Guest post by Pink Panther

Mention conflict in the Middle East or North Africa and the almost inevitable response from the Left is that it’s the fault of Israel or the United States and it’s all about oil. Undoubtedly the world’s solo superpower and its Zionist client state have a long list of crimes to be held to account for. It is also true that oil is a vital resource that corporations and governments have long fought and schemed to get. The problem is not that this narrative is totally wrong, more that it overlooks another important resource and other agents in the region.

Long before black gold became the essential life blood of the modern world the Middle East has been a conflict zone. Aside from being on the crossroads of trade between Africa, Asia and Europe it also has a very limited amount of arable land and water. In North Africa and the Middle East, control of the few major rivers including the Euphrates, Jordan, Niger, Nile and Tigris rivers has been the key source of conflict in the area. Whoever controls these rivers controls the region.

When thinking of climate change, it is important to consider how it impacts on conflicts in places like the Middle East and North Africa. Even a relatively small change in climate, such as rainfall patterns, can have devastating results in these territories. Many of the trading routes and much of the region’s water and food comes from a network of oasis dotted across the Sahara and from rivers like the Niger, the Nile and the Gambia. The failure of the seasonal rains or a change in rainfall patterns not only results in famine but destroys the livelihoods of millions of people as livestock and crops die and arable land disappears. When people lose everything they will move to other areas where arable land and both food and water are available. This puts greater pressure upon the often limited resources of other communities. This invariably leads to conflict.

In the Middle East and North Africa there has been decades of illegal fishing. The use of the major rivers in North Africa as dumping grounds for everything from human and animal waste to oil waste has created such heavy pollution that many fish species and the animals and birds that rely on them to survive, have died. This has destroyed the livelihoods of the farmers and fishermen who live along these rivers. The pollution of the Niger River, in particular, by Western owned oil companies has fuelled the conflict in Nigeria and the hatred of the Islamic State-aligned Boko Harem.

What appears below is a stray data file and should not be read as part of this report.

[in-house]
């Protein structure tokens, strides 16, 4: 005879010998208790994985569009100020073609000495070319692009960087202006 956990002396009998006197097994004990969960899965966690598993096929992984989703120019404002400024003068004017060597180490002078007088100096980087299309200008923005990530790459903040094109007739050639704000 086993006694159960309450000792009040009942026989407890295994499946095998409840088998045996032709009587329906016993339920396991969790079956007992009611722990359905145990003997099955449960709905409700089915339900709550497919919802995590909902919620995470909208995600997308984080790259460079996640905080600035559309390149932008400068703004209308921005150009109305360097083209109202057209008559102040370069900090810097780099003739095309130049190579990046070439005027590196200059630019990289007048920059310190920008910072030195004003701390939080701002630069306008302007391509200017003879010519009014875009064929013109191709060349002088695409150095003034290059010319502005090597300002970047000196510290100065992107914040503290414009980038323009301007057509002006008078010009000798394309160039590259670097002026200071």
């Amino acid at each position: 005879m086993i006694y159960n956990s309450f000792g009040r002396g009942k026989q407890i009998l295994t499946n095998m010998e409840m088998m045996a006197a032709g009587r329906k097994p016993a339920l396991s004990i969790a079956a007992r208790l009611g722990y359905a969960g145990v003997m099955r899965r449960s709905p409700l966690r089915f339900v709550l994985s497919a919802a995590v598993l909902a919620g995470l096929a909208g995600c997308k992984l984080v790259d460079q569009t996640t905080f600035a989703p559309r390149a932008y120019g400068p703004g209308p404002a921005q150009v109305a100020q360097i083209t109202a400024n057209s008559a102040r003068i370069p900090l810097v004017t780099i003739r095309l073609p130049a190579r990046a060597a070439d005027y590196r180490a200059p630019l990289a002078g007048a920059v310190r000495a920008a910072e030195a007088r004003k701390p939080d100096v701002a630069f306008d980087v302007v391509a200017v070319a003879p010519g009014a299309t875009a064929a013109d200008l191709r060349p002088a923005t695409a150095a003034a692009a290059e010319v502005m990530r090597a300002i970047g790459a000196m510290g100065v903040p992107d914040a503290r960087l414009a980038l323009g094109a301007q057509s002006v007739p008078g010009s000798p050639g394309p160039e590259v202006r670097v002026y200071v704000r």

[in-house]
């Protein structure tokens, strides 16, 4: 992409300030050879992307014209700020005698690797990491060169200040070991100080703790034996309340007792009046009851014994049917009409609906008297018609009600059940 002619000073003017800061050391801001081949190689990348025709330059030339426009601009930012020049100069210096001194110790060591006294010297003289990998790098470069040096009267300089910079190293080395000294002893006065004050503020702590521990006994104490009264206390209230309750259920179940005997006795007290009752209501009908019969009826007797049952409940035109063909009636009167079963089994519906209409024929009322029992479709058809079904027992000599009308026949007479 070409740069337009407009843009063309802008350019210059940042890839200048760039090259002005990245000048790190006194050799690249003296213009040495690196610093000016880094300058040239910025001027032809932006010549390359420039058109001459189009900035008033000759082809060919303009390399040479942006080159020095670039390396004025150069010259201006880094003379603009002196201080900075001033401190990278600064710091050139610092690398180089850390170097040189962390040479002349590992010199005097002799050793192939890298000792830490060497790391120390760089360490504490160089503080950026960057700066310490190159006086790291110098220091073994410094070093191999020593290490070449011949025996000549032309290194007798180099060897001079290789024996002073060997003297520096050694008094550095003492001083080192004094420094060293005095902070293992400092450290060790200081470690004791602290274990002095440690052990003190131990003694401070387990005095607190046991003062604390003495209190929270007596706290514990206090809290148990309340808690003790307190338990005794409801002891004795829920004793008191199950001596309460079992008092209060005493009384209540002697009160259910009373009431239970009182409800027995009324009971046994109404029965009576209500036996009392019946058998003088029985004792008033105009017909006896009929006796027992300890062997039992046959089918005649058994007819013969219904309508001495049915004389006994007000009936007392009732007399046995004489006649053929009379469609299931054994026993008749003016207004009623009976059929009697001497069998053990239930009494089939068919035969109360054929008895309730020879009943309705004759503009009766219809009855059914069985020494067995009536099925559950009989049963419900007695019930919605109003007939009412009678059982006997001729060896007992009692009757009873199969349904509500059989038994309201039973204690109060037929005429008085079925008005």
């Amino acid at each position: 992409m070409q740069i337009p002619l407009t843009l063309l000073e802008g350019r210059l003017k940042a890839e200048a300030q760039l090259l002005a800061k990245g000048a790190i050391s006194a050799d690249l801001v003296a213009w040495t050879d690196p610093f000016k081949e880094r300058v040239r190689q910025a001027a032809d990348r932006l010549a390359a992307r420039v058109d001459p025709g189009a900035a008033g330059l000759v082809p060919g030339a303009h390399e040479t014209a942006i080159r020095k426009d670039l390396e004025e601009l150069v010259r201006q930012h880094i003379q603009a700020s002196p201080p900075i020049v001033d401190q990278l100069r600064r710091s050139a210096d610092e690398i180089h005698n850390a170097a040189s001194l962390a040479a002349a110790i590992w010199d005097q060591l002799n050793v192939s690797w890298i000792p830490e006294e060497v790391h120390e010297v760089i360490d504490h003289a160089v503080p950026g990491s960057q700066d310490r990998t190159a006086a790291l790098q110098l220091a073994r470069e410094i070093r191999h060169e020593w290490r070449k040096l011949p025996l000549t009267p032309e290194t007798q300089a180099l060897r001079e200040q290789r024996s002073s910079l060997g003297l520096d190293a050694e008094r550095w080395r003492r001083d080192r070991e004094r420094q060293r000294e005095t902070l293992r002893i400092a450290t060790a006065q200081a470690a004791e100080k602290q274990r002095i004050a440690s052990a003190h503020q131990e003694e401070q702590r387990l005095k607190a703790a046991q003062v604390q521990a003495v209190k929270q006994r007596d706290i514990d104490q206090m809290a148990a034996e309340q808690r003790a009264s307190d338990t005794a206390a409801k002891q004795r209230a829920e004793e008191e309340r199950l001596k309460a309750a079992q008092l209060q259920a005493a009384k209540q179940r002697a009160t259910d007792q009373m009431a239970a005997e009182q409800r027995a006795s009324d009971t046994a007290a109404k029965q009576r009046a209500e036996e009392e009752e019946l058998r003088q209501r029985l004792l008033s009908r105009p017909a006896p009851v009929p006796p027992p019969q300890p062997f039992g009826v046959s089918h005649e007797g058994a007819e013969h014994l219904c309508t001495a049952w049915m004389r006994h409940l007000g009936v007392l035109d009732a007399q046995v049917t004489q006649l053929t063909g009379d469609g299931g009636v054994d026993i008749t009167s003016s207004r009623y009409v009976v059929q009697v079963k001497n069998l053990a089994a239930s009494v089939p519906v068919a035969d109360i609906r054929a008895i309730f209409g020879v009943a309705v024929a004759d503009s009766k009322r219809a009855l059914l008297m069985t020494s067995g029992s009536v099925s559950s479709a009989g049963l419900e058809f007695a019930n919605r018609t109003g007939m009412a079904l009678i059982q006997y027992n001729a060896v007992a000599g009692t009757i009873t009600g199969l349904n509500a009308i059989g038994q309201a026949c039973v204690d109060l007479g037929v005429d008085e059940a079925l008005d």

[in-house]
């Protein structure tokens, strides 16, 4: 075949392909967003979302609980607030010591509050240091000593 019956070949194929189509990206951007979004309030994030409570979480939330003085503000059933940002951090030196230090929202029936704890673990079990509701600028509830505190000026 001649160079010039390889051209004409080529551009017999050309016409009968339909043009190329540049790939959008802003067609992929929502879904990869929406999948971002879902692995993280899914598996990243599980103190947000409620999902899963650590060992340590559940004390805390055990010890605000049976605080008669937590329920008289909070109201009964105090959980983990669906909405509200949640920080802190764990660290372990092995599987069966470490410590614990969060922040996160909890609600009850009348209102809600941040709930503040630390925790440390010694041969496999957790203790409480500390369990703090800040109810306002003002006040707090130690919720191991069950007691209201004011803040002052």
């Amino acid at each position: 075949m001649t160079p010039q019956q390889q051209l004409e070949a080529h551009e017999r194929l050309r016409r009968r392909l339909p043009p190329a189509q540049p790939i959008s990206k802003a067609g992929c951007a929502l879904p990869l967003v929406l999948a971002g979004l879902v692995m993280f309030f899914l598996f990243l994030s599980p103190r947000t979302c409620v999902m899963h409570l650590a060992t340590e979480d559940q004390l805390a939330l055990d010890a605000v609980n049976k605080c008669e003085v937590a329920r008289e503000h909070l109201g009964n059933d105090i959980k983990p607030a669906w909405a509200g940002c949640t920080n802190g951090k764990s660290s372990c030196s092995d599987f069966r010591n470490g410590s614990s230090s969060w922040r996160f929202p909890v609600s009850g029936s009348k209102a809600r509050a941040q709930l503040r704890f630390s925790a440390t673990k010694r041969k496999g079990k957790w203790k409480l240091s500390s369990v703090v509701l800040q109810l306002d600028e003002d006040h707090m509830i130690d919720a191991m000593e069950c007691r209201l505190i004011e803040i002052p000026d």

In Egypt a substantial proportion of its civil unrest has been driven by farmers whose lands along the Nile River were destroyed by the construction of large dams from the 1960s onwards. These dams were intended both as symbols of national development and to prevent seasonal flooding. What was not realised at the time was that the floodwaters also carried large amounts of sediment that was essential for providing nutrients for the soils along the shores of the Nile. For the land to become productive expensive fertilisers were used. This impoverished a lot of farming families who were forced to move to slums in Cairo and Alexandria. It was from among these people that Muslim Brotherhood first gained a lot of supporters. The Muslim Brotherhood is less about fundamentalism and more about claiming to give a voice to people impoverished by large scale public work projects that were short-sighted and motivated by undelivered promises of prosperity. It is now acknowledged by some that damming the Nile has created a major environmental disaster in Egypt and driven political unrest.

Much of the conflict between the Israelis and the Palestinians has evolved from the clash between Jews and Arabs that arose from broken and contradictory promises to both groups by France and Britain during World War One. One of the leading causes of the Arab-Israeli conflicts was – and still is – the Jordan River, the main source of fresh water in the area. Between the establishment of the State of Israel in 1948 and the Six Day War in 1967 the source of the Jordan River – the Sea of Galilee – and its headwaters were controlled by Israel. The Israeli state was able to effectively bully Palestinian refugees on the Jordanian-controlled West Bank and the Jordanian government by threatening to cut or restrict water supplies.